Leitner, M. & M. Helbich (eds.) (2015) Innovative Crime Modeling and Mapping. Special Issue of Cartography and Geographic Information Science, 42 (2), 95-209 (https://doi.org/10.1080/15230406.2015.1010308).

Leitner, M. (ed.) (2013) Crime Modeling and Mapping Using Geospatial Technologies. Springer: Heidelberg, 446 pages.

Published Papers (14 papers)

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Research

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Open AccessArticle
The Impact of “Strike Hard” on Repeat and Near-Repeat Residential Burglary in Beijing
ISPRS Int. J. Geo-Inf. 2020, 9(3), 150; https://doi.org/10.3390/ijgi9030150 - 06 Mar 2020
Abstract
“Strike Hard” is an enhanced law-enforcement strategy in China that aims to suppress crime, but measurement of the crime-reducing effect and potential changes in the spatiotemporal concentration of crime associated with “Strike Hard” remain unknown. This paper seeks to examine the impact, if [...] Read more.
“Strike Hard” is an enhanced law-enforcement strategy in China that aims to suppress crime, but measurement of the crime-reducing effect and potential changes in the spatiotemporal concentration of crime associated with “Strike Hard” remain unknown. This paper seeks to examine the impact, if any, of “Strike Hard” on the spatiotemporal clustering of burglary incidents. Two and half years of residential burglary incidents from Chaoyang, Beijing are used to examine repeat and near-repeat burglary incidents before, during, and after the “Strike Hard” intervention and a new technique that enables the comparison of repeat and near repeat patterns across different temporal periods is introduced to achieve this. The results demonstrate the intervention disrupted the repeat pattern during the “Strike Hard” period reducing the observed ratio of single-day repeat burglaries by 155%; however, these same single-day repeat burglary events increased by 41% after the cessation of the intervention. Findings with respect to near repeats are less remarkable with nominal evidence to support that the intervention produced a significant decrease, but coupled with other results, suggest that spatiotemporal displacement may have been an undesired by-product of “Strike Hard”. This study from a non-Western setting provides further evidence of the generalizability of findings related to repeat and near repeat patterns of burglary and further highlights the limited preventative effect that the “Strike Hard” enhanced law enforcement campaign had on burglary. Full article
(This article belongs to the Special Issue Urban Crime Mapping and Analysis Using GIS)
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Open AccessArticle
The Effects of Physical, Social, and Housing Disorder on Neighborhood Crime: A Contemporary Test of Broken Windows Theory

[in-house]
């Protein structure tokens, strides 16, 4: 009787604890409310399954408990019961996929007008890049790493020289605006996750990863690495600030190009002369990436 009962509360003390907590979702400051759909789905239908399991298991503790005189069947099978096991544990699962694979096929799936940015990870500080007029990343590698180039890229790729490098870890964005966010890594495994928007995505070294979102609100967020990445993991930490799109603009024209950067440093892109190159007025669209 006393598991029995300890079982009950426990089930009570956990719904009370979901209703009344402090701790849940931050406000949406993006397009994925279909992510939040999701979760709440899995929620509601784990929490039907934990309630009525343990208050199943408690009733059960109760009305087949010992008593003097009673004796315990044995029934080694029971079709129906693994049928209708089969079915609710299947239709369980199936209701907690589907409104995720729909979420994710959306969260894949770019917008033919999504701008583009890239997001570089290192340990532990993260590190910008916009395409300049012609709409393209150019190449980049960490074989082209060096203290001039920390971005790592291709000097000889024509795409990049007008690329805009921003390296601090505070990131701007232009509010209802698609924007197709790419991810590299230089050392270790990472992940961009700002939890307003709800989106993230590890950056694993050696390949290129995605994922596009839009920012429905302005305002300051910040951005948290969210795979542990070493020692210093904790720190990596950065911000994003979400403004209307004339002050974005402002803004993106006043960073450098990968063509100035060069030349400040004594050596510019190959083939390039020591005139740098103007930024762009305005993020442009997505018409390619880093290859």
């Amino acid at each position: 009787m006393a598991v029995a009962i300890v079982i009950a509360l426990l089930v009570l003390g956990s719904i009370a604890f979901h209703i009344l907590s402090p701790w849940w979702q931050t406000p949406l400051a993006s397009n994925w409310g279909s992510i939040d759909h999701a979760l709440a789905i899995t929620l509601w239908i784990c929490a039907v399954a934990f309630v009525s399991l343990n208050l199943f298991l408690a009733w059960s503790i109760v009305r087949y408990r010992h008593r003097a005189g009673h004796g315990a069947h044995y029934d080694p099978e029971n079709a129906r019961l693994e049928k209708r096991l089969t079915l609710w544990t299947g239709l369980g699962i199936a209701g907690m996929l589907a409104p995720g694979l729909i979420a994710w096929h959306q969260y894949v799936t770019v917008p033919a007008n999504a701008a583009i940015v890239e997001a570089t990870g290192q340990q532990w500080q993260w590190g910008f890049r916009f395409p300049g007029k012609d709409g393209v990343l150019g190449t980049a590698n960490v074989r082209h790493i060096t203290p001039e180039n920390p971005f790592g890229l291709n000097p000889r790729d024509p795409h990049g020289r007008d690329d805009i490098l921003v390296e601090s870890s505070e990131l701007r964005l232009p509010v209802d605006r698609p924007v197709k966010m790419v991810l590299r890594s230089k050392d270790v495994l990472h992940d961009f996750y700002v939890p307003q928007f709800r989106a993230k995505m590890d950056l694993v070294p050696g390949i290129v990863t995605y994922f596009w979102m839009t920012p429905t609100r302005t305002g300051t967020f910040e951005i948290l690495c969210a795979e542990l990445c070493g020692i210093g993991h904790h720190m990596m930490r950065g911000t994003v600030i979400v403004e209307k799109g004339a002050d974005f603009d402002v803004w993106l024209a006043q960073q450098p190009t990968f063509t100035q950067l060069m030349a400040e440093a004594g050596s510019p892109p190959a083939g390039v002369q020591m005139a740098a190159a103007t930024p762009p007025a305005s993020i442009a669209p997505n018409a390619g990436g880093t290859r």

ISPRS Int. J. Geo-Inf. 2019, 8(12), 583; https://doi.org/10.3390/ijgi8120583 - 12 Dec 2019
Abstract
The current study tests neighborhood (i.e., block group) effects reflective of broken windows theory (i.e., neighborhood, public space, social, housing disorder) on crime. Furthermore, these effects are tested independently on serious (i.e., Part I), and less serious (i.e., Part II) crime rates. Disorder [...] Read more.
The current study tests neighborhood (i.e., block group) effects reflective of broken windows theory (i.e., neighborhood, public space, social, housing disorder) on crime. Furthermore, these effects are tested independently on serious (i.e., Part I), and less serious (i.e., Part II) crime rates. Disorder data on a racially/ethnically stratified sample of block groups (N = 60) within Milwaukee, Wisconsin, U.S.A. were collected through systematic observations. Using these data, along with census and crime data, linear regression modeling was employed to test the effect of disorder measures on each crime outcome measure. Consistent with broken windows theory, disorder was associated with crime rates; however, the effect of disorder on crime was limited to the public space disorder measure. Furthermore, the effects of disorder on Part I crime rates were mediated by Part II offenses. Partial support was found for broken windows theory, in which neighborhood context had a greater effect on less serious offenses. Neighborhoods with increasing frequencies of disorder may benefit from bolstering partnerships between law enforcement officers, community members, and other local stakeholders with the aim of deterring offending at all levels, and consequently, decreasing indices of disorder and crime. Full article
(This article belongs to the Special Issue Urban Crime Mapping and Analysis Using GIS)
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Open AccessArticle
Types of Crime, Poverty, Population Density and Presence of Police in the Metropolitan District of Quito